The Role of States and Nation-states in Smart Growth Planning
New Horizons in Regional Science series
Edited by Gerrit-Jan Knaap, Huibert A. Haccoû, Kelly J. Clifton and John W. Frece
Chapter 1: Urban Containment: European Experience of Planning for the Compact City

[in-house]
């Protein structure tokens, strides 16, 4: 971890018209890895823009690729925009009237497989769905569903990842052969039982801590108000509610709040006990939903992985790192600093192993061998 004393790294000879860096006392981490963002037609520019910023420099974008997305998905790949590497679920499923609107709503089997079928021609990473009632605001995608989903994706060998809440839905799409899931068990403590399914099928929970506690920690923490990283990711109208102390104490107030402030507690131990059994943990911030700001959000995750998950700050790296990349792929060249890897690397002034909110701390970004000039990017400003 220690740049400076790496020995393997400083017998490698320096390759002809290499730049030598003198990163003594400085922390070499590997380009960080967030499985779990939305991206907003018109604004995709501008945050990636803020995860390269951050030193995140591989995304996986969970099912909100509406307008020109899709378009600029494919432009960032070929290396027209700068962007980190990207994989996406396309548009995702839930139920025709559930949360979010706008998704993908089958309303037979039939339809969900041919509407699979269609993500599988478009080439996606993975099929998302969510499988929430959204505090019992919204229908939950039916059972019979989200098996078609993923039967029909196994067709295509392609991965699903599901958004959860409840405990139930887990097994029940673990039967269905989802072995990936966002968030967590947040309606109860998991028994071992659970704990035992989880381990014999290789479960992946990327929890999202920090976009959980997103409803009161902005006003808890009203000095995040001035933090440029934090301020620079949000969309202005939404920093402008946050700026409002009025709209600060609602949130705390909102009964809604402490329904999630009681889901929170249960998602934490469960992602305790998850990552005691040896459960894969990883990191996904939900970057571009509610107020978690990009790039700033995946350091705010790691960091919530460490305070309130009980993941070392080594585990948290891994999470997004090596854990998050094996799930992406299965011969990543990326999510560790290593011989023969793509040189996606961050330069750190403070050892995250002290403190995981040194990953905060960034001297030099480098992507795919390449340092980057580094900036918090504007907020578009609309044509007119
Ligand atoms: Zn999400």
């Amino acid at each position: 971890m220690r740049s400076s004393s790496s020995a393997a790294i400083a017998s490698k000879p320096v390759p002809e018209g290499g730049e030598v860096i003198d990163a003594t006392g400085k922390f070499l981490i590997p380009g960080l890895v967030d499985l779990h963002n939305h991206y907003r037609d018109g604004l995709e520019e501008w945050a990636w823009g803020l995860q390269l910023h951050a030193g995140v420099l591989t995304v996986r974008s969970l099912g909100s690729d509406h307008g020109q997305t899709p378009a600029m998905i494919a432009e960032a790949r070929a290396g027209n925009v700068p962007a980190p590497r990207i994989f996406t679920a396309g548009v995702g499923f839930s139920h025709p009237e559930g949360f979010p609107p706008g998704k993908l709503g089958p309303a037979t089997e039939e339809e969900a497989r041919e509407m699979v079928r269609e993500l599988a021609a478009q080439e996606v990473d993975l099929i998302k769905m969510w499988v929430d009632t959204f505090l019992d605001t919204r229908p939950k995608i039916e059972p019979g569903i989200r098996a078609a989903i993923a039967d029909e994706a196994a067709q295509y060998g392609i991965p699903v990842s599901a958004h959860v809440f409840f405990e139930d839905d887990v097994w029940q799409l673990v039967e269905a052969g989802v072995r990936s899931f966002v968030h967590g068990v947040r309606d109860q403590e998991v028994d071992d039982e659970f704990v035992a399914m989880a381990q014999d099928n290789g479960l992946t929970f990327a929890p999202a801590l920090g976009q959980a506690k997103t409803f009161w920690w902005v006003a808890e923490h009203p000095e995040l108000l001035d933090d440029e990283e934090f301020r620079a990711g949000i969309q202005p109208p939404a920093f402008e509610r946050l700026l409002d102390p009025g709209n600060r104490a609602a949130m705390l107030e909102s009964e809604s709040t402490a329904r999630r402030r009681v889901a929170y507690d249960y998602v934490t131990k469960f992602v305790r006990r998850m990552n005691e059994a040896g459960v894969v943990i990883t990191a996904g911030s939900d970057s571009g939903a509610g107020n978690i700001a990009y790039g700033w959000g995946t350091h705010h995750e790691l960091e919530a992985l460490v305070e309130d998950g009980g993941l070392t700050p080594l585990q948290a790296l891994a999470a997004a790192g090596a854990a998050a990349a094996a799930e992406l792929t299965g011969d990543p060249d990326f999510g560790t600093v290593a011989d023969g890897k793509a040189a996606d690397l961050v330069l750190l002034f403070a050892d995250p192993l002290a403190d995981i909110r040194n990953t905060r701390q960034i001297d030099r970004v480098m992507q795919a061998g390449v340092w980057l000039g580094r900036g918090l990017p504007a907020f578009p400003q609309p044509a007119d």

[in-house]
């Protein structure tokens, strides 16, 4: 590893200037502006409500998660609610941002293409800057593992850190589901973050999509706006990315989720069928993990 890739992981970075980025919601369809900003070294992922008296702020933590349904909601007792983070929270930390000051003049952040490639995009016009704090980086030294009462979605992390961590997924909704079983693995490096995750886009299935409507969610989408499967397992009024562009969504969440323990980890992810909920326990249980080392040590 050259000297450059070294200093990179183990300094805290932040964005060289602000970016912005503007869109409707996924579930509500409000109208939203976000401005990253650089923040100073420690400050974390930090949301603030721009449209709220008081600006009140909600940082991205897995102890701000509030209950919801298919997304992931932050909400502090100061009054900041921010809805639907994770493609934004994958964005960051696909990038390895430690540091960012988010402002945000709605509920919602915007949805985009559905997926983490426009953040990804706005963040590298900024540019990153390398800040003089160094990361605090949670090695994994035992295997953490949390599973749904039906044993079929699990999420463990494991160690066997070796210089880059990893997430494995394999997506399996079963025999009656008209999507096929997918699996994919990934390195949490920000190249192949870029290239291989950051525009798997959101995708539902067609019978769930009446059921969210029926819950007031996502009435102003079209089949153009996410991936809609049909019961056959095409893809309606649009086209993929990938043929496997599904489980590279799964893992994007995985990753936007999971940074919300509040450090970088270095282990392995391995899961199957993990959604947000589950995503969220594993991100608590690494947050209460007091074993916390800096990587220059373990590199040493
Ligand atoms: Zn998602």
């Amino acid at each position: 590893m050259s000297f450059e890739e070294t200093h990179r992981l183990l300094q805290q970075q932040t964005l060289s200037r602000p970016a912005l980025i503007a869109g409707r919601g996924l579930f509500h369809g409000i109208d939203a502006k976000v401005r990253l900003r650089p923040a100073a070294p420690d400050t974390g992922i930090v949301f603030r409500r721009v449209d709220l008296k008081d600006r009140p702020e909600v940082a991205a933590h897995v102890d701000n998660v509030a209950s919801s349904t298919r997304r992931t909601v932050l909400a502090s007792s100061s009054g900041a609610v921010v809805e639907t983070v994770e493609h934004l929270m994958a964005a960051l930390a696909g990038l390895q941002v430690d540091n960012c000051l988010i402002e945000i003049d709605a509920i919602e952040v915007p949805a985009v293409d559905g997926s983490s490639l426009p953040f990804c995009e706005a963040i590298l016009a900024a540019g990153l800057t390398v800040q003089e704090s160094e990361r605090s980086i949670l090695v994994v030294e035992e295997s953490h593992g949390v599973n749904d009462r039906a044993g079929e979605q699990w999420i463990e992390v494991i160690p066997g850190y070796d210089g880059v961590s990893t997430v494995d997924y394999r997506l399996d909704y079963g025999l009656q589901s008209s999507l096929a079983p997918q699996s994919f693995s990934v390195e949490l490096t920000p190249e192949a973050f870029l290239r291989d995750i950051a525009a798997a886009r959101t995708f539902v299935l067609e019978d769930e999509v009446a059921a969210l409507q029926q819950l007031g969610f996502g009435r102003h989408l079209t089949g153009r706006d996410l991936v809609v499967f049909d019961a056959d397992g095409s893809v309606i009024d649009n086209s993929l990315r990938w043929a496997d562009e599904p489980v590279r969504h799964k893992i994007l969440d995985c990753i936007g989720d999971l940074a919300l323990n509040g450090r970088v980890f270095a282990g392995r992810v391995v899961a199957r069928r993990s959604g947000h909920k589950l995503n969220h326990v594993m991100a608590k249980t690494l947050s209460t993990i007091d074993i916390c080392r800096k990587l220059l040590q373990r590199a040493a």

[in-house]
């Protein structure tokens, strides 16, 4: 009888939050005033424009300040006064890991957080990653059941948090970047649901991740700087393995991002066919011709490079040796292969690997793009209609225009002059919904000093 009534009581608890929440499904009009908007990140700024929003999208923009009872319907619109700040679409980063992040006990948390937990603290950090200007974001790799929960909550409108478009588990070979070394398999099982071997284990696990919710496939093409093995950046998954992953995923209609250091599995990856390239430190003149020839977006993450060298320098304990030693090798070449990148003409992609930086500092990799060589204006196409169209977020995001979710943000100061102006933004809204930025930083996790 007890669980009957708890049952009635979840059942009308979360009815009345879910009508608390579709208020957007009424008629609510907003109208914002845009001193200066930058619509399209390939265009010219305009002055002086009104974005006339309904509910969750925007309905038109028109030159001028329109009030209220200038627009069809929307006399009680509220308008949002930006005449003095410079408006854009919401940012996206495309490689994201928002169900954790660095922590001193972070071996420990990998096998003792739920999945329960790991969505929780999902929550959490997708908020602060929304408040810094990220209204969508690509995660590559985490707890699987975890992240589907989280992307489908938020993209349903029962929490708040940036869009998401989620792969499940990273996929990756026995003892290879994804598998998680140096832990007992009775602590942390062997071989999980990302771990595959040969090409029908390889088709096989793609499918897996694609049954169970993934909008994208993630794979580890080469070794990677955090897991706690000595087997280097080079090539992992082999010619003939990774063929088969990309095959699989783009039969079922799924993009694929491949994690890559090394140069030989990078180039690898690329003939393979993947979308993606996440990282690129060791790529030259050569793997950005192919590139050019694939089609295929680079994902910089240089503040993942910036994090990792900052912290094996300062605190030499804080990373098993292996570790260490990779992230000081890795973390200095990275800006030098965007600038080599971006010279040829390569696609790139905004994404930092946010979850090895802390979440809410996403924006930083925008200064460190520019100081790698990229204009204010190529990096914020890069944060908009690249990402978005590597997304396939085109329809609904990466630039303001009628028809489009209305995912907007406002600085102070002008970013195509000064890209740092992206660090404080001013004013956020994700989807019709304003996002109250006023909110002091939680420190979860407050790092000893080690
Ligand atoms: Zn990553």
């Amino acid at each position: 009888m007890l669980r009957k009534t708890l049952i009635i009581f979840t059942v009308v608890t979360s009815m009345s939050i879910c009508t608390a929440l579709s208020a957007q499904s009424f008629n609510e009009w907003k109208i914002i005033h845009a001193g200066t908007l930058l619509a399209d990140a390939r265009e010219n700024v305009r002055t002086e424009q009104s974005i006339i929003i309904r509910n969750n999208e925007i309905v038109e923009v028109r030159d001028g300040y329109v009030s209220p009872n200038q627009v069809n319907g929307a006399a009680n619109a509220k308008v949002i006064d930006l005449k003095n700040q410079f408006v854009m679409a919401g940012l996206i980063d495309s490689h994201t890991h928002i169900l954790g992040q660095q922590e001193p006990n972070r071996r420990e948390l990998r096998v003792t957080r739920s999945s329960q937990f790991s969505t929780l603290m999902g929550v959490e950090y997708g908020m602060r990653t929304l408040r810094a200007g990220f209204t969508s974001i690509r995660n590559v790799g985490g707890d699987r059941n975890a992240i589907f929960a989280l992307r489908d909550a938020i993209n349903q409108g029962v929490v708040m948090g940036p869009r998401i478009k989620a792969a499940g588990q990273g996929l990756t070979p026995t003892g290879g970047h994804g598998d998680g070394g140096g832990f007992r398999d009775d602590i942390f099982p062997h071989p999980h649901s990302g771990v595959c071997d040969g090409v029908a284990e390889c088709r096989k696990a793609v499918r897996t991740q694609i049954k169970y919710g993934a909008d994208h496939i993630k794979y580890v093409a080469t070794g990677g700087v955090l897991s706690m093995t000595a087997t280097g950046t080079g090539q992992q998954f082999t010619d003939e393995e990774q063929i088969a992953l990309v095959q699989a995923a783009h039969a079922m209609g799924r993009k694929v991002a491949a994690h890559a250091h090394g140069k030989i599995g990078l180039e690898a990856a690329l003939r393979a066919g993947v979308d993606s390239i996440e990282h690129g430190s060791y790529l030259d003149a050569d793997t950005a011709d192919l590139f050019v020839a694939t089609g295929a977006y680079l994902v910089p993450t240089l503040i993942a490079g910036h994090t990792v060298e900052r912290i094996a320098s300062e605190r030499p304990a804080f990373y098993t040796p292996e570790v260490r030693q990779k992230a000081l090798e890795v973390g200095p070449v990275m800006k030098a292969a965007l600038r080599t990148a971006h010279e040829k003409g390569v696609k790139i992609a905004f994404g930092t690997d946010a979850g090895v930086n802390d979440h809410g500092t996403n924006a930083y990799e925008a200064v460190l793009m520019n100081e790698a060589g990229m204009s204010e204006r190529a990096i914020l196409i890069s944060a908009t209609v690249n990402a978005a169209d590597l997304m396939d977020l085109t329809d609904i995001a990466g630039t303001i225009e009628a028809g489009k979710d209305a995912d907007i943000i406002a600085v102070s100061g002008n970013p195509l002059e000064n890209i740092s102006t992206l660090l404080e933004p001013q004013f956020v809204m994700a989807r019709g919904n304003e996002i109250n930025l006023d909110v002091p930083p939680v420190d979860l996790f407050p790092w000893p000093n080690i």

Cliﬀ Hague INTRODUCTION The birth of land use planning as we know it today was the spread of the city and the industrialisation of transport in the nineteenth century. Urban growth, in terms of demography and land area, was the problem that built political momentum around the idea that some form of public regulation in the development process was legitimate. Urban growth could be halted with a green belt once a city had reached a certain size, and a new settlement should be started some close but safe distance away. This beguiling idea drew forceful advocates, many of whom had the power to put their ideas into practice. Some of the English examples were particularly inspirational. William Hesketh Lever relocated his soap factory and built Port Sunlight around it. Bournville outside Birmingham provided the space and clean environment that Cadbury’s sought to manufacture their chocolate products, and for decent living conditions that their Quaker consciences valued. This model of an industrial village in the countryside was an appealing alternative to the degraded conditions of slum-ridden cities, where the air was noxious and rivers were fouled by the sheer volume of industrial and domestic waste. Ebenezer Howard was aware of these rustic English experiments. He also knew, and was inﬂuenced by, America. He had personal experience of the Homestead Act of 1862, and the small town settlements it created across the prairies. He saw with his own eyes the re-building of Chicago after the ﬁre of 1871, when it was...
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